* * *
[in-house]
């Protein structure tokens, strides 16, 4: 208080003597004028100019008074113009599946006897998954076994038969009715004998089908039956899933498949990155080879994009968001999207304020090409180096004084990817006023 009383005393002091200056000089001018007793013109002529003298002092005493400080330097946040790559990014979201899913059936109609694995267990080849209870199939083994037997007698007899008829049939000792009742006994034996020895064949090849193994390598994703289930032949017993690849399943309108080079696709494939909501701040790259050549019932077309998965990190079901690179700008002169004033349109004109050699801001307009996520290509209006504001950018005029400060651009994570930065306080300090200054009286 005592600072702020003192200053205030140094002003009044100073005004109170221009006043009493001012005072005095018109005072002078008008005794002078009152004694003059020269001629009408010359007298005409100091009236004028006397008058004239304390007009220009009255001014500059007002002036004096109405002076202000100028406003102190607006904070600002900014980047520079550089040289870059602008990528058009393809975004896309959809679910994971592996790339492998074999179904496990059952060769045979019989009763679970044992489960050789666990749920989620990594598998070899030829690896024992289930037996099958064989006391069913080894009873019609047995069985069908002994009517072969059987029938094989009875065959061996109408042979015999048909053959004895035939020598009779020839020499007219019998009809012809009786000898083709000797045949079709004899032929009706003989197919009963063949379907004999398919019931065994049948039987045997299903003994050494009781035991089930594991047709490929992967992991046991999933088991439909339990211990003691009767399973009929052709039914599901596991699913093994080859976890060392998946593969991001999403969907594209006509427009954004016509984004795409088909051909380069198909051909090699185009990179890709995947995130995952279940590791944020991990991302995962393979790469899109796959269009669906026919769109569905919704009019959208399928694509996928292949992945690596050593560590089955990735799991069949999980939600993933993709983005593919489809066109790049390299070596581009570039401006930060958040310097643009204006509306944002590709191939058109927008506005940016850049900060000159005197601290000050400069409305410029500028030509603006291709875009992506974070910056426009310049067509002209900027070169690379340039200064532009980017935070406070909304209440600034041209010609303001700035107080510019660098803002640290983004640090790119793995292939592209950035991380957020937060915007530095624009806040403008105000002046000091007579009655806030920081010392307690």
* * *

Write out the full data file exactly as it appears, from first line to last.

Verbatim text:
[in-house]
């Protein structure tokens, strides 16, 4: 208080003597004028100019008074113009599946006897998954076994038969009715004998089908039956899933498949990155080879994009968001999207304020090409180096004084990817006023 009383005393002091200056000089001018007793013109002529003298002092005493400080330097946040790559990014979201899913059936109609694995267990080849209870199939083994037997007698007899008829049939000792009742006994034996020895064949090849193994390598994703289930032949017993690849399943309108080079696709494939909501701040790259050549019932077309998965990190079901690179700008002169004033349109004109050699801001307009996520290509209006504001950018005029400060651009994570930065306080300090200054009286 005592600072702020003192200053205030140094002003009044100073005004109170221009006043009493001012005072005095018109005072002078008008005794002078009152004694003059020269001629009408010359007298005409100091009236004028006397008058004239304390007009220009009255001014500059007002002036004096109405002076202000100028406003102190607006904070600002900014980047520079550089040289870059602008990528058009393809975004896309959809679910994971592996790339492998074999179904496990059952060769045979019989009763679970044992489960050789666990749920989620990594598998070899030829690896024992289930037996099958064989006391069913080894009873019609047995069985069908002994009517072969059987029938094989009875065959061996109408042979015999048909053959004895035939020598009779020839020499007219019998009809012809009786000898083709000797045949079709004899032929009706003989197919009963063949379907004999398919019931065994049948039987045997299903003994050494009781035991089930594991047709490929992967992991046991999933088991439909339990211990003691009767399973009929052709039914599901596991699913093994080859976890060392998946593969991001999403969907594209006509427009954004016509984004795409088909051909380069198909051909090699185009990179890709995947995130995952279940590791944020991990991302995962393979790469899109796959269009669906026919769109569905919704009019959208399928694509996928292949992945690596050593560590089955990735799991069949999980939600993933993709983005593919489809066109790049390299070596581009570039401006930060958040310097643009204006509306944002590709191939058109927008506005940016850049900060000159005197601290000050400069409305410029500028030509603006291709875009992506974070910056426009310049067509002209900027070169690379340039200064532009980017935070406070909304209440600034041209010609303001700035107080510019660098803002640290983004640090790119793995292939592209950035991380957020937060915007530095624009806040403008105000002046000091007579009655806030920081010392307690």